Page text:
In one embodiment, the electromagnetic energy reflectors are 90 roof prisms which are arranged, according to the invention, to retroreflect pulses of light transmitted from a suitable light source. In another embodiment, radio reflectors, such as comer horns, can be employed in conjunction with a radio transmitter and receiver to provide the intended operation.
The foregoing, together with other objects, features, and advantages of the invention will be more fully understood from the following detailed description, taken in conjunction with the accompanying drawings, in which:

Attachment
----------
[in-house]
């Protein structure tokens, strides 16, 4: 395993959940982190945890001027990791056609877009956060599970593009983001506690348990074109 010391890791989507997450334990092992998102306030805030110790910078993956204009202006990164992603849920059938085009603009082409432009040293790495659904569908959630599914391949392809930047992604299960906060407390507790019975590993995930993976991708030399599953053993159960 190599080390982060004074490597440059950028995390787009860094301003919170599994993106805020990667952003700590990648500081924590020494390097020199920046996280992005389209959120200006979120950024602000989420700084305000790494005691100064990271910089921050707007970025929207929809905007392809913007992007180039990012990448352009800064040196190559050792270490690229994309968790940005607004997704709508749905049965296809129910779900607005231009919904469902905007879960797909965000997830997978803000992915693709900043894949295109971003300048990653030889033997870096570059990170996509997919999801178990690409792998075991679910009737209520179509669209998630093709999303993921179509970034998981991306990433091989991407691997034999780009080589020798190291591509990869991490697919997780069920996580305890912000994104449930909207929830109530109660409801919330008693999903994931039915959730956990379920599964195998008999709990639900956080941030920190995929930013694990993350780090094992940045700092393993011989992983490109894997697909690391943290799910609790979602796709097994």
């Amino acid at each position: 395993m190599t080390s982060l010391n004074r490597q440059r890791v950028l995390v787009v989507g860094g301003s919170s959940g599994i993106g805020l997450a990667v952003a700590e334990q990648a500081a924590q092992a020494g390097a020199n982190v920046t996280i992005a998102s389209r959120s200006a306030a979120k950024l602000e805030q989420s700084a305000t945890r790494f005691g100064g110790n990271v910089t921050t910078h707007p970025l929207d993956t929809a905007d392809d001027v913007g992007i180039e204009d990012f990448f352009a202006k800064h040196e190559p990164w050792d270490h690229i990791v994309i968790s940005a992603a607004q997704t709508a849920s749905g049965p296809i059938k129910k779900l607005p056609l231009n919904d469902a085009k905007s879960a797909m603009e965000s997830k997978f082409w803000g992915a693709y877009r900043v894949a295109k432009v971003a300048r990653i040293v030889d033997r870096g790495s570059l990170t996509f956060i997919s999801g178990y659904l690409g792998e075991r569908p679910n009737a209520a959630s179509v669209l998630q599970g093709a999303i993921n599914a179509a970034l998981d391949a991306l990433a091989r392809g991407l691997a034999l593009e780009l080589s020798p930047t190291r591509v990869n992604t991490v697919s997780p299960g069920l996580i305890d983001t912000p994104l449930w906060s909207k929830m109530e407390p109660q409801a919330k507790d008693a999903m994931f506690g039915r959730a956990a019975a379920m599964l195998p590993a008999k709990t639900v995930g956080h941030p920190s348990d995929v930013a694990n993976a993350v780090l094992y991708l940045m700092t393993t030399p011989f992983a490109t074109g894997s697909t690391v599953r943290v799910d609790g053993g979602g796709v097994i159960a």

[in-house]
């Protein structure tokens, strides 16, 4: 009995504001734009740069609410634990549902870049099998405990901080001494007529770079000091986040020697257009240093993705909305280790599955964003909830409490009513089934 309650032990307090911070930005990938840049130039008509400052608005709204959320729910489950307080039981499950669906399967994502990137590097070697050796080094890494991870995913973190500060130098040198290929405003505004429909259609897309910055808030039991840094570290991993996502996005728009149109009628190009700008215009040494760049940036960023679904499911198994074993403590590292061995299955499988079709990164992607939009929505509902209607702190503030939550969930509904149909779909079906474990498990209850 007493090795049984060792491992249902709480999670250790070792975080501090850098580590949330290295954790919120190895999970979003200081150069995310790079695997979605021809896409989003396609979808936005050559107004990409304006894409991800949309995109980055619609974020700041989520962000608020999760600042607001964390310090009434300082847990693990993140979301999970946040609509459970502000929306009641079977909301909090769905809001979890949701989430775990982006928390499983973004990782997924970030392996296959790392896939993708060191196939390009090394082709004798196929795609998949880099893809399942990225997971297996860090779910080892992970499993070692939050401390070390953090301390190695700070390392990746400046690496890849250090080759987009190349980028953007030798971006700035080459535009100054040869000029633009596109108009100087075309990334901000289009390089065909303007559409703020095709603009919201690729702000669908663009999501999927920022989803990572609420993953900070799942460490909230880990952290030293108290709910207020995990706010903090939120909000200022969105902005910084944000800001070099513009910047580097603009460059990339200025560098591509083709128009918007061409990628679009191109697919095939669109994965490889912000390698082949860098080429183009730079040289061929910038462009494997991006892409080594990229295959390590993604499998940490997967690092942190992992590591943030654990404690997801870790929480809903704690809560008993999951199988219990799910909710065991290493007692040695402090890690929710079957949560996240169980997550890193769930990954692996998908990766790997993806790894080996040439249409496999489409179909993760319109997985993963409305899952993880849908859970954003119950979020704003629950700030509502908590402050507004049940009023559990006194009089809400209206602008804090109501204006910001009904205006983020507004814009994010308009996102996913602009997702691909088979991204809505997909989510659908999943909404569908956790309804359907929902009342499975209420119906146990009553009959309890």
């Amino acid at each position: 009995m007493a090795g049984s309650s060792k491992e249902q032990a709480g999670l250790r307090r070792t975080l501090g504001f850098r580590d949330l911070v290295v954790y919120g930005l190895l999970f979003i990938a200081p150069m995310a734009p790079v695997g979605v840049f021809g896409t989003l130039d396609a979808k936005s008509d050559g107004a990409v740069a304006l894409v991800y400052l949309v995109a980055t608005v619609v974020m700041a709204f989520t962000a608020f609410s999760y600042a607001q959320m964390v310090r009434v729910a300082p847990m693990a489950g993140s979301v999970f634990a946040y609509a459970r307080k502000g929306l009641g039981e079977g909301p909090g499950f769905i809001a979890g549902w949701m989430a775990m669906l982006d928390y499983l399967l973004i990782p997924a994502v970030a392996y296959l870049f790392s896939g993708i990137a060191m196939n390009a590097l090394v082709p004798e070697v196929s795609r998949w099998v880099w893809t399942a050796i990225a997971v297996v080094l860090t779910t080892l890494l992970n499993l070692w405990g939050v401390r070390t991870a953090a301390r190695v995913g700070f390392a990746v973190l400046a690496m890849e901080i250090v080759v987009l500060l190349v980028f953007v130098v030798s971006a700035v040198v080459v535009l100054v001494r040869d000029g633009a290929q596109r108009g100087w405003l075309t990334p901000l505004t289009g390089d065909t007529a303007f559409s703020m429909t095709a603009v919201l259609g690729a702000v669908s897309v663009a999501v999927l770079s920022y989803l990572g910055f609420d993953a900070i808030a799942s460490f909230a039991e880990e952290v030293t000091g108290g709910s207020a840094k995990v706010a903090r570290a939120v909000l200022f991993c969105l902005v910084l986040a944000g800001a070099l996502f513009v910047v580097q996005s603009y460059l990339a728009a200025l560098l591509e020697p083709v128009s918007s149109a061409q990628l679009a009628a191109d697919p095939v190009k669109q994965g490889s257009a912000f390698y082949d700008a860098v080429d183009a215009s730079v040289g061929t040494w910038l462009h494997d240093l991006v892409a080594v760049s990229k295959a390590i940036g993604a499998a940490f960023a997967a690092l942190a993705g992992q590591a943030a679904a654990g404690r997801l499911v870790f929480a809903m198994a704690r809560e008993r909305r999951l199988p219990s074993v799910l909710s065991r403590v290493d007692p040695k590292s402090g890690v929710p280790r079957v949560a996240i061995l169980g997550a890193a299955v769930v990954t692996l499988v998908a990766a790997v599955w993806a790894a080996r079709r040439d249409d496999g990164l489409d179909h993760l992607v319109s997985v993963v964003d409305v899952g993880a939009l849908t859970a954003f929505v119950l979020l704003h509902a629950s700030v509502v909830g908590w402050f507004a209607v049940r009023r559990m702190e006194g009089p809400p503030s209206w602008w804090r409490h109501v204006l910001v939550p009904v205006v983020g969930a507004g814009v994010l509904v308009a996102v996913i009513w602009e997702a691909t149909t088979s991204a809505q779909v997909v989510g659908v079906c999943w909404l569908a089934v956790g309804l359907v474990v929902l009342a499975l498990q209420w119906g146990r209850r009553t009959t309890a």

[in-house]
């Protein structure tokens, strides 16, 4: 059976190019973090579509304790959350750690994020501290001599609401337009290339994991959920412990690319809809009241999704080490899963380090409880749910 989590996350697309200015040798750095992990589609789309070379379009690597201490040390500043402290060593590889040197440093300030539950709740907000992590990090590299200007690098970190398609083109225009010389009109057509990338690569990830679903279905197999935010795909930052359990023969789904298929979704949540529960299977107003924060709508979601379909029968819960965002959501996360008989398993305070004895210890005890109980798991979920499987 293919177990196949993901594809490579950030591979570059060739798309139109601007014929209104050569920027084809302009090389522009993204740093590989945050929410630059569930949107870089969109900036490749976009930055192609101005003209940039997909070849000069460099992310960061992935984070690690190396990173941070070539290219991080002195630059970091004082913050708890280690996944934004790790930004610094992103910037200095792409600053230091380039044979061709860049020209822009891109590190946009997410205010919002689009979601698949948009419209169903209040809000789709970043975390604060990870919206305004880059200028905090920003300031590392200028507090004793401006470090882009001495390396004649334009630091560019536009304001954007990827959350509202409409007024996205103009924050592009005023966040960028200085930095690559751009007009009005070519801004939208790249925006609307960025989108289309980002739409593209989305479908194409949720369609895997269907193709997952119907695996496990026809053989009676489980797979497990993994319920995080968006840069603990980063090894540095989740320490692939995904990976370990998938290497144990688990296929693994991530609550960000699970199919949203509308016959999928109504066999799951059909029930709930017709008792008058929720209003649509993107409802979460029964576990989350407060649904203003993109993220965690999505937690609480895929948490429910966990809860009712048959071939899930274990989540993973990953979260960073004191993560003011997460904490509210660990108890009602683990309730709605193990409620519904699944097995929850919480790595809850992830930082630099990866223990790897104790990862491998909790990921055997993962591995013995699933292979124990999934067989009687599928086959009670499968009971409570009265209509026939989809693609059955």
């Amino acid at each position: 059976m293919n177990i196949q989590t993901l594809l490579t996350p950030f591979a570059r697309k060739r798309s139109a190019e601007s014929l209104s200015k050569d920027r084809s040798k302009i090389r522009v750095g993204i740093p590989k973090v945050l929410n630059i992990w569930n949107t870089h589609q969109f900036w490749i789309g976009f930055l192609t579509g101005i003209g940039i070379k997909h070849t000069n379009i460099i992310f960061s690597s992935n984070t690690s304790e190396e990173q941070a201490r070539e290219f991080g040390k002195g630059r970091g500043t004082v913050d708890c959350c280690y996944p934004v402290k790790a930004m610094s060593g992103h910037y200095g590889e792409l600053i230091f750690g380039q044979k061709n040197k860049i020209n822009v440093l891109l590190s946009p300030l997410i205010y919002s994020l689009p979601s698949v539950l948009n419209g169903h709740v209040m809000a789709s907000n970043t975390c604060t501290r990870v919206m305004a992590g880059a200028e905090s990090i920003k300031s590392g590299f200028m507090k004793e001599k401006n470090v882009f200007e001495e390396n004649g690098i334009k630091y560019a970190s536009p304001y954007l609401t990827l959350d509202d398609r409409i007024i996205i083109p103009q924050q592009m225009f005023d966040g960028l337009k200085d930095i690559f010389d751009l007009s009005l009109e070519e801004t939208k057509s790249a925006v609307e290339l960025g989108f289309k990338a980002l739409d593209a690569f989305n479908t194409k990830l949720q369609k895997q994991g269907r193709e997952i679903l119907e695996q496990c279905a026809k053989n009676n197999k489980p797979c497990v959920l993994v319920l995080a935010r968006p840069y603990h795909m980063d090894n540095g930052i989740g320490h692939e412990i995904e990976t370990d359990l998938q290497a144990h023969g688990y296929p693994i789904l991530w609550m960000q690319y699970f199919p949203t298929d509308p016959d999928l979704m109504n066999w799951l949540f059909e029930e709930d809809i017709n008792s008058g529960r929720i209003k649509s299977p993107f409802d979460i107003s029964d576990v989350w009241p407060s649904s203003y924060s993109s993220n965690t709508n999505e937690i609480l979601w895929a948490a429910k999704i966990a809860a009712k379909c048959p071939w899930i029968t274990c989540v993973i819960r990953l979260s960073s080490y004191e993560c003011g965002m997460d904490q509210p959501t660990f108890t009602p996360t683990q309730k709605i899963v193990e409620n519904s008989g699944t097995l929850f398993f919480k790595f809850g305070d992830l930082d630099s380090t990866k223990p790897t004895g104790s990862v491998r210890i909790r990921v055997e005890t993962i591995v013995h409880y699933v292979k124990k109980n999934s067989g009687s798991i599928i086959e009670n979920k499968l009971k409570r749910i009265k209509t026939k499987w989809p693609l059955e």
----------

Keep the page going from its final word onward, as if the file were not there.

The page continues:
FIG. 1 is a diagrammatic-pictorial view of one embodiment of the invention;
FIG. 2 is a representation in plane view of the embodiment of FIG. 1;
FIG. 3 is a waveform useful in illustrating the operation of the invention; and
FIG. 4 is a diagrammatic pictorial view of another embodiment of the invention.